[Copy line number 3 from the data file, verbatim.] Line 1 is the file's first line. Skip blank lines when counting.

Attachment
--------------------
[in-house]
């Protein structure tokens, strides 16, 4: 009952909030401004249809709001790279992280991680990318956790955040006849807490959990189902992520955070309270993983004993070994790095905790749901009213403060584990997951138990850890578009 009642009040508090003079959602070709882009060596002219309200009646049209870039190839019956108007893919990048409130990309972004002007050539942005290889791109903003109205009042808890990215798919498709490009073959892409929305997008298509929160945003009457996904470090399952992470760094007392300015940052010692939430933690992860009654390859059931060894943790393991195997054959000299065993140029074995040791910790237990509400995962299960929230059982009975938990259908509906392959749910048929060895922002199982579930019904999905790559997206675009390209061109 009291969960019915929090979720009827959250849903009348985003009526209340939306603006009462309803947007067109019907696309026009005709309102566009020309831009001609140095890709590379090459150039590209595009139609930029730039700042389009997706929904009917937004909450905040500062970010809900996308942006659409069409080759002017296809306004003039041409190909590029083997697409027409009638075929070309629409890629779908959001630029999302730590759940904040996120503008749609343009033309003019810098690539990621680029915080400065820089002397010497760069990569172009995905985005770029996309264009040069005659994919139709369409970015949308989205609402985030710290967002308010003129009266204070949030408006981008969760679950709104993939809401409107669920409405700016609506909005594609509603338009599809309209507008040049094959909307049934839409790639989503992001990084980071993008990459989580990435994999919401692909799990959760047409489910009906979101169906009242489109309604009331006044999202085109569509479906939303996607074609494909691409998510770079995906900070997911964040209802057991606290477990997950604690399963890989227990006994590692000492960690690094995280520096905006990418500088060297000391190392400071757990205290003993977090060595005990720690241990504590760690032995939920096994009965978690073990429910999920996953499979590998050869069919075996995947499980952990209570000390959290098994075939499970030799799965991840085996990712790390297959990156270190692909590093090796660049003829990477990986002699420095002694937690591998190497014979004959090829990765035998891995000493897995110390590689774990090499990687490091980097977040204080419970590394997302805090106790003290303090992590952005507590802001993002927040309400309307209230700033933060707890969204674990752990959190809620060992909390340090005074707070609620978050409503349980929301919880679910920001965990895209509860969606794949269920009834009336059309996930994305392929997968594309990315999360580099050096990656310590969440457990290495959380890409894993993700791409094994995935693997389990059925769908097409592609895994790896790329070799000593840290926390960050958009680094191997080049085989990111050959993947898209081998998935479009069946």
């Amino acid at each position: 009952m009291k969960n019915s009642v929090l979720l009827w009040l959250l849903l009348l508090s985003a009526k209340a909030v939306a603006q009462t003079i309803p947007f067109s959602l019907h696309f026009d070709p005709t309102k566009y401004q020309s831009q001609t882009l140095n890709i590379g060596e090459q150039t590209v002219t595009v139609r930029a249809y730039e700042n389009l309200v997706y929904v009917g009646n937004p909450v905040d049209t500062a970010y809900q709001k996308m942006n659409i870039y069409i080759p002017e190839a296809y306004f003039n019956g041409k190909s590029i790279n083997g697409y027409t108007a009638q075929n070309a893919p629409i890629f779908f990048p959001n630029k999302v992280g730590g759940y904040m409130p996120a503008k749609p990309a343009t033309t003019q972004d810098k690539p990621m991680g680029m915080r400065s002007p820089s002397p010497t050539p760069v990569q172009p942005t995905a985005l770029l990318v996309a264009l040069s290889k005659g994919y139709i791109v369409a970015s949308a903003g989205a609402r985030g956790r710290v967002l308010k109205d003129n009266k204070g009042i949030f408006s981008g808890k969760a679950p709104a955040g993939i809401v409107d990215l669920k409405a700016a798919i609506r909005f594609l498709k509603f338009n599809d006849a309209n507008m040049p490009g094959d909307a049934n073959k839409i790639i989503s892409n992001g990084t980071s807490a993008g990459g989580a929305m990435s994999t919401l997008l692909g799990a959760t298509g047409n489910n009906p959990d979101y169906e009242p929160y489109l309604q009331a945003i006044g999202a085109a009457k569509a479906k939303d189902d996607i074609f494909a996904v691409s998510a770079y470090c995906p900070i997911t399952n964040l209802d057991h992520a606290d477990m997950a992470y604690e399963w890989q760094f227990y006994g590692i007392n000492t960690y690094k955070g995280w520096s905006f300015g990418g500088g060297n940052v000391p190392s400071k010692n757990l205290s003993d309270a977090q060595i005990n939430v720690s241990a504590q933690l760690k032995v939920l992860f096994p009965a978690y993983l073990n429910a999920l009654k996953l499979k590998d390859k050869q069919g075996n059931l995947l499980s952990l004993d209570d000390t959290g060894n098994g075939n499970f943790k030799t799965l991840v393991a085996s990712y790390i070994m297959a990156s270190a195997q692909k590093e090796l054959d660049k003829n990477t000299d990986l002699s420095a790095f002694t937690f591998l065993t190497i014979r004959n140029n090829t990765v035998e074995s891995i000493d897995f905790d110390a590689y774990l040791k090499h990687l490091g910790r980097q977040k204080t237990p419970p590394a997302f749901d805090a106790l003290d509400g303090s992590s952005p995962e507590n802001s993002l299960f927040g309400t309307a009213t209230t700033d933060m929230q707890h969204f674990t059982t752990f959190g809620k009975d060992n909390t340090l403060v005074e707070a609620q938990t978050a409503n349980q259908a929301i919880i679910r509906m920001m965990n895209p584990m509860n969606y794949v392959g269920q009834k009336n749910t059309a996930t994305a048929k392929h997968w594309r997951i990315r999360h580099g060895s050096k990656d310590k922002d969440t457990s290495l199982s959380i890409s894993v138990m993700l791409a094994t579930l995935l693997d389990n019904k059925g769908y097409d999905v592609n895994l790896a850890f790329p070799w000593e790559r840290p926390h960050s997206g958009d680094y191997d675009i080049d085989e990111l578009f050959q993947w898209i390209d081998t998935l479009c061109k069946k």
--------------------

């Amino acid at each position: 009952m009291k969960n019915s009642v929090l979720l009827w009040l959250l849903l009348l508090s985003a009526k209340a909030v939306a603006q009462t003079i309803p947007f067109s959602l019907h696309f026009d070709p005709t309102k566009y401004q020309s831009q001609t882009l140095n890709i590379g060596e090459q150039t590209v002219t595009v139609r930029a249809y730039e700042n389009l309200v997706y929904v009917g009646n937004p909450v905040d049209t500062a970010y809900q709001k996308m942006n659409i870039y069409i080759p002017e190839a296809y306004f003039n019956g041409k190909s590029i790279n083997g697409y027409t108007a009638q075929n070309a893919p629409i890629f779908f990048p959001n630029k999302v992280g730590g759940y904040m409130p996120a503008k749609p990309a343009t033309t003019q972004d810098k690539p990621m991680g680029m915080r400065s002007p820089s002397p010497t050539p760069v990569q172009p942005t995905a985005l770029l990318v996309a264009l040069s290889k005659g994919y139709i791109v369409a970015s949308a903003g989205a609402r985030g956790r710290v967002l308010k109205d003129n009266k204070g009042i949030f408006s981008g808890k969760a679950p709104a955040g993939i809401v409107d990215l669920k409405a700016a798919i609506r909005f594609l498709k509603f338009n599809d006849a309209n507008m040049p490009g094959d909307a049934n073959k839409i790639i989503s892409n992001g990084t980071s807490a993008g990459g989580a929305m990435s994999t919401l997008l692909g799990a959760t298509g047409n489910n009906p959990d979101y169906e009242p929160y489109l309604q009331a945003i006044g999202a085109a009457k569509a479906k939303d189902d996607i074609f494909a996904v691409s998510a770079y470090c995906p900070i997911t399952n964040l209802d057991h992520a606290d477990m997950a992470y604690e399963w890989q760094f227990y006994g590692i007392n000492t960690y690094k955070g995280w520096s905006f300015g990418g500088g060297n940052v000391p190392s400071k010692n757990l205290s003993d309270a977090q060595i005990n939430v720690s241990a504590q933690l760690k032995v939920l992860f096994p009965a978690y993983l073990n429910a999920l009654k996953l499979k590998d390859k050869q069919g075996n059931l995947l499980s952990l004993d209570d000390t959290g060894n098994g075939n499970f943790k030799t799965l991840v393991a085996s990712y790390i070994m297959a990156s270190a195997q692909k590093e090796l054959d660049k003829n990477t000299d990986l002699s420095a790095f002694t937690f591998l065993t190497i014979r004959n140029n090829t990765v035998e074995s891995i000493d897995f905790d110390a590689y774990l040791k090499h990687l490091g910790r980097q977040k204080t237990p419970p590394a997302f749901d805090a106790l003290d509400g303090s992590s952005p995962e507590n802001s993002l299960f927040g309400t309307a009213t209230t700033d933060m929230q707890h969204f674990t059982t752990f959190g809620k009975d060992n909390t340090l403060v005074e707070a609620q938990t978050a409503n349980q259908a929301i919880i679910r509906m920001m965990n895209p584990m509860n969606y794949v392959g269920q009834k009336n749910t059309a996930t994305a048929k392929h997968w594309r997951i990315r999360h580099g060895s050096k990656d310590k922002d969440t457990s290495l199982s959380i890409s894993v138990m993700l791409a094994t579930l995935l693997d389990n019904k059925g769908y097409d999905v592609n895994l790896a850890f790329p070799w000593e790559r840290p926390h960050s997206g958009d680094y191997d675009i080049d085989e990111l578009f050959q993947w898209i390209d081998t998935l479009c061109k069946k």